It’s the capital of Tuscany, the city that most represents it in the world. Its cuisine comes from ancient Etruscans, as shown in several unearthed frescoes, and it has been handed down through generations almost unchanged.

The Medieval Florence had very simple foods, linked to its territory, mainly based on bread and vegetables: the garlic bread (bread, olive oil and salt), the chestnut cake (bread of chestnuts with pine nuts, olive oil and rosemary), the bread soup (as the “Ribollita” and the “Panzanella”), and the sweets, also made with bread, grapes and sometimes with the addition of sugar, as the “Pan Ramerino” of Florence.

The economic rise began in 1400 AD, bringing to Florence a wide variety of foods: beans, cooking oil, meat Chianina beef, chicken, vegetables, river and sea fish (that was preserved thanks to the creation of underground ice houses where ice was produced). With the dynasty of the Medici family from 1400 AD to 1700 AD Florence lived an fantastic period, becoming the capital of the Renaissance thanks to many incredible artists who lived and worked there.

The Florentine cuisine became rich and sumptuous. On the richly set up tables the fork appeared, about 200 years before it was being used in France. Legendary banquets were organized for political happenings and many important influences coming from other countries, especially from France, mingled with the Florentine tradition, especially on the tables of the nobles.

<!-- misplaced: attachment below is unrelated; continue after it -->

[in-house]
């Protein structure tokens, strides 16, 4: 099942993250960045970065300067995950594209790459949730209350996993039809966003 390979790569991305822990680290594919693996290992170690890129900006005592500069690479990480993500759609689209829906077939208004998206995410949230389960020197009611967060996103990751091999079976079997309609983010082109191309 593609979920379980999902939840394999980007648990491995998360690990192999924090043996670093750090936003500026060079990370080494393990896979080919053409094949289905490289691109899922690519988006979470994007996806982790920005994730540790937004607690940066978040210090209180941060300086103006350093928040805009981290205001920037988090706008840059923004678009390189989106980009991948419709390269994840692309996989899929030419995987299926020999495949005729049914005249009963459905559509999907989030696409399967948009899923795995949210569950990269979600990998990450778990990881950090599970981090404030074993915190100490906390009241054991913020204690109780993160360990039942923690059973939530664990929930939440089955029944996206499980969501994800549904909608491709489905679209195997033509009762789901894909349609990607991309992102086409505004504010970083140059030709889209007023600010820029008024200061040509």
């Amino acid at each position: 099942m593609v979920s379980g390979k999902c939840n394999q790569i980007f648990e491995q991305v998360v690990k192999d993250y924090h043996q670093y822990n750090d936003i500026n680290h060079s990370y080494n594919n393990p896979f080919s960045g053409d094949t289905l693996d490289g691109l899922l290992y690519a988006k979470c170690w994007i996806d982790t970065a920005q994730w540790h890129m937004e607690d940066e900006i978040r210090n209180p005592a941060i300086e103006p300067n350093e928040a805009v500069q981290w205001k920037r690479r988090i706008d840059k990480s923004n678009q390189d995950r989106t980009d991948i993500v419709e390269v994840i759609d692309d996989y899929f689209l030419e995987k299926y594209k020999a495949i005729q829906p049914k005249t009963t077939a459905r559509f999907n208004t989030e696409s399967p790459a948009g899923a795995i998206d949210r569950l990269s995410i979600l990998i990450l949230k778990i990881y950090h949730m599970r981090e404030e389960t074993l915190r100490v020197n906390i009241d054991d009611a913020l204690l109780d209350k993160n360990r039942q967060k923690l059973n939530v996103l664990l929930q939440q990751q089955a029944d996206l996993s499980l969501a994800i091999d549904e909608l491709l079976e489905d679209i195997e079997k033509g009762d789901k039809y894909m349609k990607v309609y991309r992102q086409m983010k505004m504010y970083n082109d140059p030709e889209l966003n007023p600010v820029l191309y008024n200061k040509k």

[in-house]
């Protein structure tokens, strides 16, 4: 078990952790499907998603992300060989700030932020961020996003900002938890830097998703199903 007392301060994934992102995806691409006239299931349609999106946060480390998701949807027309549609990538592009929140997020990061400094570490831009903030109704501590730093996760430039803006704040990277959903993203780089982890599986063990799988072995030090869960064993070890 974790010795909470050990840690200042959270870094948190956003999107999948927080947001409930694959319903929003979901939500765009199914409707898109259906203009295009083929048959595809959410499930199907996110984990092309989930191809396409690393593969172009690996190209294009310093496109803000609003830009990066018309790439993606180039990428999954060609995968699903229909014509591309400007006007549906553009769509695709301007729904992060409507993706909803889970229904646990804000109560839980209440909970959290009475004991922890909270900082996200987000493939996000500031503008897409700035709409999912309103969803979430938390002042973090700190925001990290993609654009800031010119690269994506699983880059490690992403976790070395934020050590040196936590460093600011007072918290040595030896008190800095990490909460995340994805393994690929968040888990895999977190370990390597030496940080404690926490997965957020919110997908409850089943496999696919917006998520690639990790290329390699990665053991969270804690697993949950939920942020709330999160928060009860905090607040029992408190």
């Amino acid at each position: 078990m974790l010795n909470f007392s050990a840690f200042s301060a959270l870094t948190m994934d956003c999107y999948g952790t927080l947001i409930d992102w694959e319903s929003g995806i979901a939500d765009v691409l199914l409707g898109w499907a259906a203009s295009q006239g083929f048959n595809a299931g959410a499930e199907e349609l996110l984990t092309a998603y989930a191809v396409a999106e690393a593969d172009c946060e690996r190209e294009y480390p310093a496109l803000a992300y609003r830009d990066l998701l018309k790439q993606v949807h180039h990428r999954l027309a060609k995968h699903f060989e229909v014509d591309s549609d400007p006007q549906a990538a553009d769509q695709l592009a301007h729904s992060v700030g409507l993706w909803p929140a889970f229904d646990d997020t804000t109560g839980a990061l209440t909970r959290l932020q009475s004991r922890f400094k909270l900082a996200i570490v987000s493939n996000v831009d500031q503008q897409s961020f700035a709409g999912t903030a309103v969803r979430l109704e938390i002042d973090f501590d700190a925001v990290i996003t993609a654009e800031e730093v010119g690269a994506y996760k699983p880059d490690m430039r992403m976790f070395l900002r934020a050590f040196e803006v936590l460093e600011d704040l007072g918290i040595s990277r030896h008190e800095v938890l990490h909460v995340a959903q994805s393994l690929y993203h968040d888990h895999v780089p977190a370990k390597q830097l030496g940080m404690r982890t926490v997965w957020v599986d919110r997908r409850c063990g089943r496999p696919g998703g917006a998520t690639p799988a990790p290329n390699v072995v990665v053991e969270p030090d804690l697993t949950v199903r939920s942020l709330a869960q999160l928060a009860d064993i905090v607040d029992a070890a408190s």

From the Americas a new food came into the Florentine cooking forcefully : the bean. Tomatoes and potatoes, that were before considered as ornamental plants, now were starting to be cooked, and it was in Florence that chefs began to produce an icy drink (with ice coming from ice houses that were located in the undergrounds of the Boboli Gardens) with milk and honey, which was spread in the whole world with the name of “ice cream”.

Towards the end of 1800 two writers and gourmets, deep connoisseurs of traditional Tuscan cuisine, published some important works: Pellegrino Artusi wrote the book “The Science of Cooking and the Art of Eating Well”, a cornerstone of the Tuscan culinary tradition, and Giulio Piccini published the “Christmas Gastronomic Almanacs”.

SOURCE: Pietro Melli,
CREDITS PHOTO: Toscana Promozione,